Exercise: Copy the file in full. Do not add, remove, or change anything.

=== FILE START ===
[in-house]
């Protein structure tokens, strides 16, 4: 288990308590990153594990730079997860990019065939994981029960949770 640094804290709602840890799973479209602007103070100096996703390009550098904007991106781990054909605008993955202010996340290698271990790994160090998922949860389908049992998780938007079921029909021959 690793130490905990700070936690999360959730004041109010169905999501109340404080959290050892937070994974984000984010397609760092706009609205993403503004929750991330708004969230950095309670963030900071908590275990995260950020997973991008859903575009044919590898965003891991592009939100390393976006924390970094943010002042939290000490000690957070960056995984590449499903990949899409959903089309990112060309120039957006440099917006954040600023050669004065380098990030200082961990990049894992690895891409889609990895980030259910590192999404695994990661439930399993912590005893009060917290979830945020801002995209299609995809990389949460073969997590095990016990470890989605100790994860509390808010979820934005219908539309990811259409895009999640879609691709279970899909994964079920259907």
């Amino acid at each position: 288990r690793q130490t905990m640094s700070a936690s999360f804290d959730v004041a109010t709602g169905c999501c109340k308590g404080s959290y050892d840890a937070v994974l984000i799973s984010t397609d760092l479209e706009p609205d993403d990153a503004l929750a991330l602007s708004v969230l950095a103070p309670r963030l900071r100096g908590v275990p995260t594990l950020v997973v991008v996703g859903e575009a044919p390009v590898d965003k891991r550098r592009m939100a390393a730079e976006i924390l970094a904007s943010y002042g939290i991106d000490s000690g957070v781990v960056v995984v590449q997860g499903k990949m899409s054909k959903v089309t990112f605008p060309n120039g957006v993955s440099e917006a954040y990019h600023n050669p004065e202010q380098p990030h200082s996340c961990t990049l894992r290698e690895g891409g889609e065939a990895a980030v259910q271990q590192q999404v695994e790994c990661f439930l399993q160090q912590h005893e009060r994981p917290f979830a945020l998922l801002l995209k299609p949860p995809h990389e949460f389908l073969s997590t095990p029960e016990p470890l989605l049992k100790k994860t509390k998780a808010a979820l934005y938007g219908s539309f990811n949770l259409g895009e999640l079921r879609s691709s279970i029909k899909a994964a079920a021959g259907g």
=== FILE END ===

[in-house]
């Protein structure tokens, strides 16, 4: 288990308590990153594990730079997860990019065939994981029960949770 640094804290709602840890799973479209602007103070100096996703390009550098904007991106781990054909605008993955202010996340290698271990790994160090998922949860389908049992998780938007079921029909021959 690793130490905990700070936690999360959730004041109010169905999501109340404080959290050892937070994974984000984010397609760092706009609205993403503004929750991330708004969230950095309670963030900071908590275990995260950020997973991008859903575009044919590898965003891991592009939100390393976006924390970094943010002042939290000490000690957070960056995984590449499903990949899409959903089309990112060309120039957006440099917006954040600023050669004065380098990030200082961990990049894992690895891409889609990895980030259910590192999404695994990661439930399993912590005893009060917290979830945020801002995209299609995809990389949460073969997590095990016990470890989605100790994860509390808010979820934005219908539309990811259409895009999640879609691709279970899909994964079920259907």
């Amino acid at each position: 288990r690793q130490t905990m640094s700070a936690s999360f804290d959730v004041a109010t709602g169905c999501c109340k308590g404080s959290y050892d840890a937070v994974l984000i799973s984010t397609d760092l479209e706009p609205d993403d990153a503004l929750a991330l602007s708004v969230l950095a103070p309670r963030l900071r100096g908590v275990p995260t594990l950020v997973v991008v996703g859903e575009a044919p390009v590898d965003k891991r550098r592009m939100a390393a730079e976006i924390l970094a904007s943010y002042g939290i991106d000490s000690g957070v781990v960056v995984v590449q997860g499903k990949m899409s054909k959903v089309t990112f605008p060309n120039g957006v993955s440099e917006a954040y990019h600023n050669p004065e202010q380098p990030h200082s996340c961990t990049l894992r290698e690895g891409g889609e065939a990895a980030v259910q271990q590192q999404v695994e790994c990661f439930l399993q160090q912590h005893e009060r994981p917290f979830a945020l998922l801002l995209k299609p949860p995809h990389e949460f389908l073969s997590t095990p029960e016990p470890l989605l049992k100790k994860t509390k998780a808010a979820l934005y938007g219908s539309f990811n949770l259409g895009e999640l079921r879609s691709s279970i029909k899909a994964a079920a021959g259907g």